Highly Differentiated Populations of the Narrow Endemic, Maquire Primrose (Primula maguirei)

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Conservation Biology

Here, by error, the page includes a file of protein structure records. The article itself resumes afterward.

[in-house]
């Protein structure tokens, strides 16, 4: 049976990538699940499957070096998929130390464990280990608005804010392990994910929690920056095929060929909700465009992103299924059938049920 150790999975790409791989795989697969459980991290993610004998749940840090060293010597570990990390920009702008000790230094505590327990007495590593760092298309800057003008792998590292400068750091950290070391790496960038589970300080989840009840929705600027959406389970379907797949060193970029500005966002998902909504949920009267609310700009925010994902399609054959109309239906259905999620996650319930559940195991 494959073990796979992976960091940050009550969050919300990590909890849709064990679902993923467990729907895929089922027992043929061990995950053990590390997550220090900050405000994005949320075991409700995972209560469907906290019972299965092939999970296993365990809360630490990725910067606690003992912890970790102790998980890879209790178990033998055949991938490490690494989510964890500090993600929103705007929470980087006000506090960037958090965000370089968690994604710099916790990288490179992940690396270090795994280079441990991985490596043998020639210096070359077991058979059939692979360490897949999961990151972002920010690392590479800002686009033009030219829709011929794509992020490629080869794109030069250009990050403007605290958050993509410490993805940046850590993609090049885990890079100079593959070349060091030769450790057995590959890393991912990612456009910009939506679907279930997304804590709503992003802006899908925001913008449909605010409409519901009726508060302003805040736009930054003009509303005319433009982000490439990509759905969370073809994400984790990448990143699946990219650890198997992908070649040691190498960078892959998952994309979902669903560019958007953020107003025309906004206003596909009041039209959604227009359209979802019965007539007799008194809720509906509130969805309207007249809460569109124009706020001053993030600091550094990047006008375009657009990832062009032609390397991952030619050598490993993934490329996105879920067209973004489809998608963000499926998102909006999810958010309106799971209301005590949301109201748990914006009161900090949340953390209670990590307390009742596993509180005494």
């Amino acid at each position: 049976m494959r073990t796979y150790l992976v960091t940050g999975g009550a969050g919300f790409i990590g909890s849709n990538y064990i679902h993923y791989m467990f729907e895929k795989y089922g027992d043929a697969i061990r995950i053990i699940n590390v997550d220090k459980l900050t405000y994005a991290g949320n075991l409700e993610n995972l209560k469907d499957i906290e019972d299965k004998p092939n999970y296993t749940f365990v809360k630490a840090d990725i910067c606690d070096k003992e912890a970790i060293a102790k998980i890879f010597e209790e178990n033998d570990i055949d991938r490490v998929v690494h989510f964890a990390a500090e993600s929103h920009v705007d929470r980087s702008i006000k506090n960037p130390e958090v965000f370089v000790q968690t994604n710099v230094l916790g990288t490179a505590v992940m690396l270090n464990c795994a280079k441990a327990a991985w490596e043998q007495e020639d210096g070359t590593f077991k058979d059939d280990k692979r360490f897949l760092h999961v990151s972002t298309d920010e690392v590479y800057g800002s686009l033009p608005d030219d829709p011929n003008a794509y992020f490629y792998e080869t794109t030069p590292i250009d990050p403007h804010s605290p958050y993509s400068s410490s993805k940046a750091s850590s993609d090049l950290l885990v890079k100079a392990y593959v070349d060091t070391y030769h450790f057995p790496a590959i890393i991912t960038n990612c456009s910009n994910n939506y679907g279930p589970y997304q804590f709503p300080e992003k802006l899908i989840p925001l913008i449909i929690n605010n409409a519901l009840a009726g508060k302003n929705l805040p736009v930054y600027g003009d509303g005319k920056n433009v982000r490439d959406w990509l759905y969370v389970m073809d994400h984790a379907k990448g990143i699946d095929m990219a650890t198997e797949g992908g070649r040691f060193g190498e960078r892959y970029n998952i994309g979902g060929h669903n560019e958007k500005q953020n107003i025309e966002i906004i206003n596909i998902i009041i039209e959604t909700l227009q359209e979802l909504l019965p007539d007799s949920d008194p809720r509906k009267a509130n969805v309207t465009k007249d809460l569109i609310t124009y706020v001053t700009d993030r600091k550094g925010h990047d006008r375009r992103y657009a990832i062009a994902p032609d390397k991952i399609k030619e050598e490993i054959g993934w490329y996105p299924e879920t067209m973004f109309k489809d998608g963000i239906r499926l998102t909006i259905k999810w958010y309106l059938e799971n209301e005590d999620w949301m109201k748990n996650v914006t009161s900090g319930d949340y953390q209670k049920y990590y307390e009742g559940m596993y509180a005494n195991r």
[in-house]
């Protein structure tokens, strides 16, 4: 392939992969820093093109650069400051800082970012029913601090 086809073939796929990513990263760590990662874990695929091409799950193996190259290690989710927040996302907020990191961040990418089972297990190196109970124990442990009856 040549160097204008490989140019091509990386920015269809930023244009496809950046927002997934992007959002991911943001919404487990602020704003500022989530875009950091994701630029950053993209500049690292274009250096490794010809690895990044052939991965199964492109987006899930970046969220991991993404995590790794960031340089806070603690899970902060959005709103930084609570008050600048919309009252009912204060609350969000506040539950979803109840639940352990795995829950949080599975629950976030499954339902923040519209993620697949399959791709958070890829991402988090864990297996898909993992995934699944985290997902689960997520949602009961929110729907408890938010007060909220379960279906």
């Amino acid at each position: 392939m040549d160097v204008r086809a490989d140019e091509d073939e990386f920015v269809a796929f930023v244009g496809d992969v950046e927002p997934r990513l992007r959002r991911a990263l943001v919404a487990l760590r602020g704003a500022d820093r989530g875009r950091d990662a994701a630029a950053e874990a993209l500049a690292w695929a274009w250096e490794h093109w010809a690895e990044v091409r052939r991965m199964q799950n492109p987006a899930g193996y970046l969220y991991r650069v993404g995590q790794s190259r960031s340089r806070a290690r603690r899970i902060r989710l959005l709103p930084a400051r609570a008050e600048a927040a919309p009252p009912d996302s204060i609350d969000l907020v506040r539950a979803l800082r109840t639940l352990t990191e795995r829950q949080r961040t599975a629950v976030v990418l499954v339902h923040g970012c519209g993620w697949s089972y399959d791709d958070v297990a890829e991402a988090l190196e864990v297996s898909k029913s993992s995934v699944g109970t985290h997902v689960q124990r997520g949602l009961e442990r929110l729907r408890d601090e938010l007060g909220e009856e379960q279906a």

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Maguire primrose (Primula maguirei) is a geographically restricted plant species, known only from a 19-km stretch of Logan Canyon in northern Utah (U.S.A.). We examined variation at 13 isozyme loci from 25 individuals of P. maguirei at each of eight sites. At individual loci we detected no statistically significant deviations from Hardy-Weinberg proportions within sites (subpopulations). However, some loci were almost fixed for different alleles at the upper reaches of the species’ range relative to populations approximately 10 km away. The total mean gene diversity among loci was 0.22, of which 55% was partitioned within subpopulations, 0.7% among subpopulations within populations (100 m spatial scale), 3% among populations separated by about 1 km, and 41% between an Upper Canyon group of populations and a Lower Canyon group (10-km scale). We detected no gametic disequilibria among loci within subpopulations (and populations). Two hypotheses are proposed to explain the results: (1) past genetic bottlenecks and (2) genetic divergence as a by-product of local adaptations to different habitats. Regardless of the causes of allozymic differentiation, our results suggest that plans for artificial establishment or reestablishment of P. maguirei populations should use source populations within 1 km of the establishment site. This study emphasizes the potential use of data on population genetic structure for managing and monitoring rare species.

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